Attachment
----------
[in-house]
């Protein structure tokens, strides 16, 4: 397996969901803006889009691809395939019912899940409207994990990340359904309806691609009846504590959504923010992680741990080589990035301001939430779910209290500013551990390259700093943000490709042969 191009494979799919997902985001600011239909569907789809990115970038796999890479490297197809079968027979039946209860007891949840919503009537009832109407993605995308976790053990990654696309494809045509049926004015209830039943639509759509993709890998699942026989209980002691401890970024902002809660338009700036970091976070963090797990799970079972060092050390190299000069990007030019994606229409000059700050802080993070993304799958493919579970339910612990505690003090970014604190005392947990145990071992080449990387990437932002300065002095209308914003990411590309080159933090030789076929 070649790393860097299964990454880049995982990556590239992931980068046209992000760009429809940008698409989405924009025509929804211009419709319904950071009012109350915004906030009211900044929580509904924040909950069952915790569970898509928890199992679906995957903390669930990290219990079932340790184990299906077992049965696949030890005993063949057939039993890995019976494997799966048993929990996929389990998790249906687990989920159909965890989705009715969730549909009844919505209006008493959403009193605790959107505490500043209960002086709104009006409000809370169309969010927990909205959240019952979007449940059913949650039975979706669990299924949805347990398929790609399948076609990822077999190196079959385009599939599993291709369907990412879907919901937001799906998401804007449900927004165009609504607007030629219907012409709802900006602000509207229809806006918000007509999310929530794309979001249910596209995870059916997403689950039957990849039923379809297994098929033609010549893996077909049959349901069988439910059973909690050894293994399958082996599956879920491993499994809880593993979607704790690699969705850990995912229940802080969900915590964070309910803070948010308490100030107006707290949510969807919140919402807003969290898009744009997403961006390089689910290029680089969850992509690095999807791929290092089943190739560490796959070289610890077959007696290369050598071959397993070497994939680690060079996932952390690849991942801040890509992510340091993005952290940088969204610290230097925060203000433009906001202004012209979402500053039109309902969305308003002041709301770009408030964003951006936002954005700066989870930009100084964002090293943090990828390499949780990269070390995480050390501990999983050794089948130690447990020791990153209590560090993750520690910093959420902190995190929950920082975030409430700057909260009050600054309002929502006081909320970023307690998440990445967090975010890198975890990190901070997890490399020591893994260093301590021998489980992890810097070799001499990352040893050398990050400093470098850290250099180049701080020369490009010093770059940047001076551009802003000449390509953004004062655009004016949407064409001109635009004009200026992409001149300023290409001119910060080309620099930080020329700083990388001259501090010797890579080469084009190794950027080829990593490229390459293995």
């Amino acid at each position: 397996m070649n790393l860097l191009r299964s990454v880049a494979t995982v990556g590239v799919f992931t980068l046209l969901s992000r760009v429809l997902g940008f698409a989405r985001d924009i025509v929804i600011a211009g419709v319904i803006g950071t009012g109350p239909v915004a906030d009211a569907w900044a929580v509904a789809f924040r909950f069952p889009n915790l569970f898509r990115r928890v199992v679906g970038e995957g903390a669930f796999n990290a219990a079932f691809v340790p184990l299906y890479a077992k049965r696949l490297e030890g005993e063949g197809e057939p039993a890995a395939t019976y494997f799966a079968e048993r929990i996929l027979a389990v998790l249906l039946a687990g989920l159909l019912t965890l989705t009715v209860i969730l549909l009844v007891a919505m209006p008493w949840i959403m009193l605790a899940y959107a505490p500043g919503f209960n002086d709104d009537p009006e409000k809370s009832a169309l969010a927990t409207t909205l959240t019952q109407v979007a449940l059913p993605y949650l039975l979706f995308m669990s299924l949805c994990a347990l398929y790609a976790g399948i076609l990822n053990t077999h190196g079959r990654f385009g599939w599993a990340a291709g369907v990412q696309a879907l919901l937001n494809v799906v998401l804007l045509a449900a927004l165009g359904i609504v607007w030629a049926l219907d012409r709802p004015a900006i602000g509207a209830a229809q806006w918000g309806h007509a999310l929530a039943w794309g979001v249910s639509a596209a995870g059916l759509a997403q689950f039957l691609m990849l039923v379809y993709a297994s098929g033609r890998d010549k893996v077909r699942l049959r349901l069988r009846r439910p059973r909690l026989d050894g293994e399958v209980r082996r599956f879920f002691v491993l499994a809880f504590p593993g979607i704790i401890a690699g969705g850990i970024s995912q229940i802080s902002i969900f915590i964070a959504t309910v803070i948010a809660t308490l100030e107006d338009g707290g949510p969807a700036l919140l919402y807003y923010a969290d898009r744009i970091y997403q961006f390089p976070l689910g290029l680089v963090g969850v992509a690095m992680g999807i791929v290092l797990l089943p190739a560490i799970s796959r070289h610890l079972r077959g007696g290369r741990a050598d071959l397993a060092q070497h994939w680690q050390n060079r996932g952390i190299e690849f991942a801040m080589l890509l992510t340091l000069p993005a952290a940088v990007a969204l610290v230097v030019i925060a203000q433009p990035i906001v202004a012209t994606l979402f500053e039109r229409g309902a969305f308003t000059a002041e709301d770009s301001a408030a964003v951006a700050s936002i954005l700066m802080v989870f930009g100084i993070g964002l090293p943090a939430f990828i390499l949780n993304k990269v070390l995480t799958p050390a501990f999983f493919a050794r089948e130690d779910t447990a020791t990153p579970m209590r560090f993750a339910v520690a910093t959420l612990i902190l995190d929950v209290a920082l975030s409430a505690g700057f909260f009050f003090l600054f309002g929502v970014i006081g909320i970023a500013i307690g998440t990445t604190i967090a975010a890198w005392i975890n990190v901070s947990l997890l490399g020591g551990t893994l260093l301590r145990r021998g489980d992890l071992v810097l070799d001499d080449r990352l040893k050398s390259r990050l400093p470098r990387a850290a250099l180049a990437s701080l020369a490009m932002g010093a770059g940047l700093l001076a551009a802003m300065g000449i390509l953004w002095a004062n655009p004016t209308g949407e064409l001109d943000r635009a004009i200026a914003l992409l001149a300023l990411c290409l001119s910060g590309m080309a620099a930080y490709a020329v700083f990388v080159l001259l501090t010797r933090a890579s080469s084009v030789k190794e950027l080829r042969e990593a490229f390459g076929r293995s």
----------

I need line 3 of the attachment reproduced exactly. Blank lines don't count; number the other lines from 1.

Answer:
């Amino acid at each position: 397996m070649n790393l860097l191009r299964s990454v880049a494979t995982v990556g590239v799919f992931t980068l046209l969901s992000r760009v429809l997902g940008f698409a989405r985001d924009i025509v929804i600011a211009g419709v319904i803006g950071t009012g109350p239909v915004a906030d009211a569907w900044a929580v509904a789809f924040r909950f069952p889009n915790l569970f898509r990115r928890v199992v679906g970038e995957g903390a669930f796999n990290a219990a079932f691809v340790p184990l299906y890479a077992k049965r696949l490297e030890g005993e063949g197809e057939p039993a890995a395939t019976y494997f799966a079968e048993r929990i996929l027979a389990v998790l249906l039946a687990g989920l159909l019912t965890l989705t009715v209860i969730l549909l009844v007891a919505m209006p008493w949840i959403m009193l605790a899940y959107a505490p500043g919503f209960n002086d709104d009537p009006e409000k809370s009832a169309l969010a927990t409207t909205l959240t019952q109407v979007a449940l059913p993605y949650l039975l979706f995308m669990s299924l949805c994990a347990l398929y790609a976790g399948i076609l990822n053990t077999h190196g079959r990654f385009g599939w599993a990340a291709g369907v990412q696309a879907l919901l937001n494809v799906v998401l804007l045509a449900a927004l165009g359904i609504v607007w030629a049926l219907d012409r709802p004015a900006i602000g509207a209830a229809q806006w918000g309806h007509a999310l929530a039943w794309g979001v249910s639509a596209a995870g059916l759509a997403q689950f039957l691609m990849l039923v379809y993709a297994s098929g033609r890998d010549k893996v077909r699942l049959r349901l069988r009846r439910p059973r909690l026989d050894g293994e399958v209980r082996r599956f879920f002691v491993l499994a809880f504590p593993g979607i704790i401890a690699g969705g850990i970024s995912q229940i802080s902002i969900f915590i964070a959504t309910v803070i948010a809660t308490l100030e107006d338009g707290g949510p969807a700036l919140l919402y807003y923010a969290d898009r744009i970091y997403q961006f390089p976070l689910g290029l680089v963090g969850v992509a690095m992680g999807i791929v290092l797990l089943p190739a560490i799970s796959r070289h610890l079972r077959g007696g290369r741990a050598d071959l397993a060092q070497h994939w680690q050390n060079r996932g952390i190299e690849f991942a801040m080589l890509l992510t340091l000069p993005a952290a940088v990007a969204l610290v230097v030019i925060a203000q433009p990035i906001v202004a012209t994606l979402f500053e039109r229409g309902a969305f308003t000059a002041e709301d770009s301001a408030a964003v951006a700050s936002i954005l700066m802080v989870f930009g100084i993070g964002l090293p943090a939430f990828i390499l949780n993304k990269v070390l995480t799958p050390a501990f999983f493919a050794r089948e130690d779910t447990a020791t990153p579970m209590r560090f993750a339910v520690a910093t959420l612990i902190l995190d929950v209290a920082l975030s409430a505690g700057f909260f009050f003090l600054f309002g929502v970014i006081g909320i970023a500013i307690g998440t990445t604190i967090a975010a890198w005392i975890n990190v901070s947990l997890l490399g020591g551990t893994l260093l301590r145990r021998g489980d992890l071992v810097l070799d001499d080449r990352l040893k050398s390259r990050l400093p470098r990387a850290a250099l180049a990437s701080l020369a490009m932002g010093a770059g940047l700093l001076a551009a802003m300065g000449i390509l953004w002095a004062n655009p004016t209308g949407e064409l001109d943000r635009a004009i200026a914003l992409l001149a300023l990411c290409l001119s910060g590309m080309a620099a930080y490709a020329v700083f990388v080159l001259l501090t010797r933090a890579s080469s084009v030789k190794e950027l080829r042969e990593a490229f390459g076929r293995s």